Chinatown North was Chilliwack’s first Chinatown. Located in downtown Chilliwack around the Five Corners intersection, Chinese merchants began operating businesses in the area as early as 1882. Over the next two decades, the Chinese community grew and established businesses that offered the local populations a variety of goods and services. From groceries and restaurants, to laundry services and boarding houses, Chinese-operated businesses expanded north along Young Street.
These businesses, established by merchants such as Young Duck Let and Ng Shai Han, were based out of narrow, wood-framed buildings. The area became a thriving centre for Chilliwack’s Chinese community and soon, a distinct neighbourhood, Chinatown North, emerged.
In 1886, Tom Lung Tai opened the first recorded Chinese-run laundry in Chilliwack and his employee, Fook Yuen Ah, did laundry for “half the town” according to The Chilliwack Progress in 1898. Shops opened by Chinese migrants often involved low initial investment and could employ many Chinese labourers at low cost while the growing Chinese population provided ready demand for their services.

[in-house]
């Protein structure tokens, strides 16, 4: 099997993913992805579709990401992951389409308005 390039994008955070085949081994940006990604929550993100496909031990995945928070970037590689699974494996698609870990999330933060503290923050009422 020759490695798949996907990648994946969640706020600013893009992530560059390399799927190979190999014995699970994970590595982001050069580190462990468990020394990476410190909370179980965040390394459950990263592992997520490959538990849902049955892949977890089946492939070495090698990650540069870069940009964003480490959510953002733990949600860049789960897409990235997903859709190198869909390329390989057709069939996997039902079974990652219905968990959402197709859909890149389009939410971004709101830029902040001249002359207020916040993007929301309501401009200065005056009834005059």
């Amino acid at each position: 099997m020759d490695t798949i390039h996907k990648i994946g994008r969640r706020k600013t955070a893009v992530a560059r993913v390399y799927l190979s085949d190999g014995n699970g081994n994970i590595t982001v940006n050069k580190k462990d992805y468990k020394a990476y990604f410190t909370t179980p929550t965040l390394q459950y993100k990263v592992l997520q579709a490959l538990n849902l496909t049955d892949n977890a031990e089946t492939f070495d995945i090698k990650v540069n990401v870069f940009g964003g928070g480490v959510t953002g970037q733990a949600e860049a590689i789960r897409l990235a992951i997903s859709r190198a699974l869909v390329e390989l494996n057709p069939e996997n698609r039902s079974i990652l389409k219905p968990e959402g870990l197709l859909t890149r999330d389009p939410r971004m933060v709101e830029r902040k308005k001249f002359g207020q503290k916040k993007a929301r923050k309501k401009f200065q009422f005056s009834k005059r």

Between 1908 and the 1930s, Chinese-operated businesses accounted for nearly 10% of the registered businesses in Chilliwack, many based out of Chinatown North. To learn more about the businesses in Chinatown North, listen to an 1983 interview between retired logger William Franklin Bradshaw and the Chilliwack Museum and Historical Society’s Neil Grainger.
A devastating fire in Chinatown North in 1921 resulted in the deaths of three people and the destruction of various Chinese shops. As a result of the fire, many Chinese residents left Chinatown North and shops belonging to impacted Chinese entrepreneurs were not rebuilt.